Workers’ Compensation in a Gig Economy and What It Means for Workers

by | Published on Jul 29, 2019 | Workers Compensation

With the many conveniences offered by technology, an increasing number of jobs are coming under the gig economy. This employment model is adopted by large corporations as well as small businesses with a limited HR budget. Businesses prefer to outsource jobs as gigs to benefit from the lower operating costs and reduces expenses associated with providing benefits to the employee. Consequently, a number of workers in the gig economy are kept out of the workers’ compensation program as well. This is because such workers are classified as independent contractors who are required to manage their taxes and benefits. As a program that supports workers injured on the job, and provided on the basis of a detailed medical record analysis, workers’ comp is a virtual lifeline for many employees.

Though it is not easy to obtain workers’ compensation with all the rigorous scrutiny involved, a good lawyer with the support of a medical review company can extract the medical information that is so crucial to win such a case. It is unfortunate that gig workers fall outside the purview of workers’ compensation and such other benefits.

What is different about the current workforce? Jobs related to software are numerous now and they offer flexibility to the workforce apart from good pay. Examples of popular businesses in the gig economy with a number of workers are Airbnb, Uber, and Handy among others. They offer the required platform for a person to join and work in an environment wherein they are their own boss. These virtual jobs also allow workers to have multiple gigs based on their schedule. However, such jobs do not give the necessary financial protection.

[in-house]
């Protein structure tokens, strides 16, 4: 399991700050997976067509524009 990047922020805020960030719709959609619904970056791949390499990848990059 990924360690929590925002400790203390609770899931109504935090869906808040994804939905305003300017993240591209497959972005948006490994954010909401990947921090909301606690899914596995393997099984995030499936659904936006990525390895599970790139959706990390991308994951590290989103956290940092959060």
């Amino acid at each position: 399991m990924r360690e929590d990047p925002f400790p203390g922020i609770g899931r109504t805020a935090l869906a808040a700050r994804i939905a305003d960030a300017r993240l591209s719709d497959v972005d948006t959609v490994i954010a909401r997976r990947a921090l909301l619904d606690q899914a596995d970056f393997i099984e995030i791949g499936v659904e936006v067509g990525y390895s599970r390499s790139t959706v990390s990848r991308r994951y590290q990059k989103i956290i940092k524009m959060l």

Here’s a real-life example. Last year, The Philadelphia Inquirer reported the case of a 34-year-old bike messenger who in the midst of making a food delivery in Philadelphia was struck by car and killed. If he had been working for a company that categorized him as an employee, his family would have received workers’ compensation and therefore entitled to part of his wages. However, he was a contractor for a San Francisco-based on-demand delivery service. As such, he was not eligible for benefits such as health insurance, workers’ compensation or paid time off.

The legal protections an employee receives is different from that an independent contractor receives. The cost for an employer to utilize one type of worker over the other is also different. Gig workers also reduce the employer’s potential for legal liability in instances such as – the worker harms a customer, the worker gets hurt, or the employer discriminates against the worker. When employing gig workers, companies have less control over how the worker provides services to customers.

The gig economy may be poised for growth with advancements in technology and businesses looking to cut operating costs. It is important that companies identify ways to improve the protection and benefits of gig workers in the current, internet-based marketplace. There should be efforts at the government level also to provide more protection to workers in the gig economy.

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